March 2, 2011
FOR IMMEDIATE RELEASE
Beverly Hills, CA – The Academy of Motion Picture Arts and Sciences’ “Monday Nights with Oscar®” series will celebrate film noir with a screening of “White Heat” (1949) on Monday, March 7, at 7 p.m. at the Academy Theater at Lighthouse International in New York City. Academy Writers Branch member Richard LaGravenese (“The Fisher King,” “Water for Elephants”) will introduce the screening.
Directed by Raoul Walsh, “White Heat” marked the return of James Cagney to the gangster genre that made him a star. Cagney portrays Cody Jarrett, a mother-obsessed escaped convict and leader of a ruthless gang of thieves. While plotting the biggest heist of his life, Jarrett unwittingly befriends an undercover cop (Edmond O’Brien) and sets the stage for his own downfall. Virginia Moll rounds out the cast as the gangster’s wife.
The screenplay by Ivan Goff and Ben Roberts features such memorable lines as “Made it, Ma! Top of the world!” and was based on a story by Virginia Kellogg, who garnered an Academy Award® nomination for Motion Picture Story. The print to be screened is from the Academy Film Archive.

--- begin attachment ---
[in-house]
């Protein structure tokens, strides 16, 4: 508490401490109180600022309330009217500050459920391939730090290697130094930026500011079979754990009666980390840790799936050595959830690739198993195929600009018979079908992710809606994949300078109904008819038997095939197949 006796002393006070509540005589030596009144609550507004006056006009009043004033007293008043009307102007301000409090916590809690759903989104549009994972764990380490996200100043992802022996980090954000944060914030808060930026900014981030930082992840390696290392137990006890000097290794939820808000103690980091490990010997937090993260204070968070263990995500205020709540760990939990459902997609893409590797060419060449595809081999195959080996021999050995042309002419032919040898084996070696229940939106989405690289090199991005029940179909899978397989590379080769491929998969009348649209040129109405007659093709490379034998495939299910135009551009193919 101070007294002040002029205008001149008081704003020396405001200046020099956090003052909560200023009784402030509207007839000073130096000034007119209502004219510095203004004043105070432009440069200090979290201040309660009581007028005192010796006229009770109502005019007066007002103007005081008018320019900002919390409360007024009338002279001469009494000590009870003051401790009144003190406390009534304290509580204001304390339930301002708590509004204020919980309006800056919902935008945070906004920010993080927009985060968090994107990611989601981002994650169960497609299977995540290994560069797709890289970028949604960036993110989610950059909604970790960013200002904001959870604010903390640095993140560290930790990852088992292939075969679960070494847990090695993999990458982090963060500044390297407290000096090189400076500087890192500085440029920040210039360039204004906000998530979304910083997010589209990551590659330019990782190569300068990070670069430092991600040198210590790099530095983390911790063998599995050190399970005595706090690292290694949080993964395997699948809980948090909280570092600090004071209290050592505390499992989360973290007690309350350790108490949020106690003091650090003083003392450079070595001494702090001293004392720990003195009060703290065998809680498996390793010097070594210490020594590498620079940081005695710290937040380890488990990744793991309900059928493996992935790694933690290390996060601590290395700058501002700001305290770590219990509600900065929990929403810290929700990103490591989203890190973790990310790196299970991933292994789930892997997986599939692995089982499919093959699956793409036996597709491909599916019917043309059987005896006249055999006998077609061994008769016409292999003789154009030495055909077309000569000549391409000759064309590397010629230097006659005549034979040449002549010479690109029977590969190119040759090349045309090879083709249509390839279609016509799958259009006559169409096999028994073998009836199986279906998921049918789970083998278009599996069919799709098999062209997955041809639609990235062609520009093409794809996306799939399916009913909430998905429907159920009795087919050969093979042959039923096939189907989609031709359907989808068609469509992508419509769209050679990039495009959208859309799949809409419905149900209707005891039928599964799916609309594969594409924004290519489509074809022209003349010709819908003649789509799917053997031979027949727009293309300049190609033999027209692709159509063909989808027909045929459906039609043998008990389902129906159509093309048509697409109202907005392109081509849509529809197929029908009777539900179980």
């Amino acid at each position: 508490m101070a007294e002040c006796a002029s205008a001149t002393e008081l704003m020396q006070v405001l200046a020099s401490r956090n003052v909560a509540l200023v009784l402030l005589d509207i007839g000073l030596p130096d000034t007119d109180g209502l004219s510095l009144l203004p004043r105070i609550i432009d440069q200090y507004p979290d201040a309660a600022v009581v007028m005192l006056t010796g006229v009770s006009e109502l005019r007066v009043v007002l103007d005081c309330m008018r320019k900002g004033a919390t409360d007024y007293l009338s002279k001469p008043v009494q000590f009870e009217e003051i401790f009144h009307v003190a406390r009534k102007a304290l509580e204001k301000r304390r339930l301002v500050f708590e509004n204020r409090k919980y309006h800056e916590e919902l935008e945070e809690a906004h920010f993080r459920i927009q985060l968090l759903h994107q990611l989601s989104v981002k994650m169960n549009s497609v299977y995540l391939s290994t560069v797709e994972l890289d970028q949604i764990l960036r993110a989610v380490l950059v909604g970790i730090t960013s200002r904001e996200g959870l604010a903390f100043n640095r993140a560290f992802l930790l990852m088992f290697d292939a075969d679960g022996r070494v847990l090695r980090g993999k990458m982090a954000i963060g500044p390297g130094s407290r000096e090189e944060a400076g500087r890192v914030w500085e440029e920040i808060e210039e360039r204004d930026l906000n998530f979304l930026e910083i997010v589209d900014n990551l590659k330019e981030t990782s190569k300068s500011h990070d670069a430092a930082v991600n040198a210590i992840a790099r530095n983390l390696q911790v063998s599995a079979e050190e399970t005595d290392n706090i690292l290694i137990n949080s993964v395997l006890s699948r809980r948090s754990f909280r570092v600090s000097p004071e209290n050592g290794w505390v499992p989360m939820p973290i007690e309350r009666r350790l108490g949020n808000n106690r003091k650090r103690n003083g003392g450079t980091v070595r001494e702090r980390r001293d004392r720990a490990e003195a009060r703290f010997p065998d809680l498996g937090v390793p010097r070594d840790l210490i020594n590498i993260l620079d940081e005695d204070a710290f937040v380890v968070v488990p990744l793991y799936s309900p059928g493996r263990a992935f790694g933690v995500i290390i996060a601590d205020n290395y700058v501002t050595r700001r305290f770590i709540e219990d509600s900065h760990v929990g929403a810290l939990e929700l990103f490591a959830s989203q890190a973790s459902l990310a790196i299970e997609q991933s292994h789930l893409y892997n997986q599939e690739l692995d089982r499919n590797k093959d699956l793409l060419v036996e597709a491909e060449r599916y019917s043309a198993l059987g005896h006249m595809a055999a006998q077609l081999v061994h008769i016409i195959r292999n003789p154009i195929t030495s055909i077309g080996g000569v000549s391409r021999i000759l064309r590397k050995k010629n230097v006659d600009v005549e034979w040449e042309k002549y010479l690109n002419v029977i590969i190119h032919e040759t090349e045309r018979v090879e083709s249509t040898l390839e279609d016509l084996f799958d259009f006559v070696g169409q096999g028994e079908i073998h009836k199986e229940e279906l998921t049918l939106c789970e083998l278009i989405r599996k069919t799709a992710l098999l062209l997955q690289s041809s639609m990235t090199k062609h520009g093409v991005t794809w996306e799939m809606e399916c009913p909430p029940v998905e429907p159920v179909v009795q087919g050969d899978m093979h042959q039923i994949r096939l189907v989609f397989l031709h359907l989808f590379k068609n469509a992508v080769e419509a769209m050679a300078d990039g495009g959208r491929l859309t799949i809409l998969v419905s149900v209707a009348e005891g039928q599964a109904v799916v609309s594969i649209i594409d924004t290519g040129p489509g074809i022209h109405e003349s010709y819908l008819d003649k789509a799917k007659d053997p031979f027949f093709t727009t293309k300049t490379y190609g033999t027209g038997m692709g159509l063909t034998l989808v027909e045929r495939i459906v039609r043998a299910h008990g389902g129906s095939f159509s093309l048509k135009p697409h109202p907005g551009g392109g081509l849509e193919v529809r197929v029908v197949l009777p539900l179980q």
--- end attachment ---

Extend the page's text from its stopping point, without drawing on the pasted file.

Tickets for “White Heat” are $5 for the general public and $3 for Academy members and students with a valid ID. Tickets may be purchased online at www.oscars.org or by mail (a printable order form is available in the Events & Exhibitions section of the website). Tickets may also be purchased at the box office prior to the event (subject to availability). All seating is unreserved.
The Academy Theater is located at 111 East 59th Street (between Park and Lexington Avenues) in New York City. Doors open at 6:30 p.m. All seating is unreserved. For more information, visit www.oscars.org.
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ABOUT THE ACADEMY
The Academy of Motion Picture Arts and Sciences is the world’s preeminent movie-related organization, with a membership of more than 6,000 of the most accomplished men and women working in cinema. In addition to the annual Academy Awards – in which the members vote to select the nominees and winners – the Academy presents a diverse year-round slate of public programs, exhibitions and events; provides financial support to a wide range of other movie-related organizations and endeavors; acts as a neutral advocate in the advancement of motion picture technology; and, through its Margaret Herrick Library and Academy Film Archive, collects, preserves, restores and provides access to movies and items related to their history. Through these and other activities the Academy serves students, historians, the entertainment industry and people everywhere who love movies.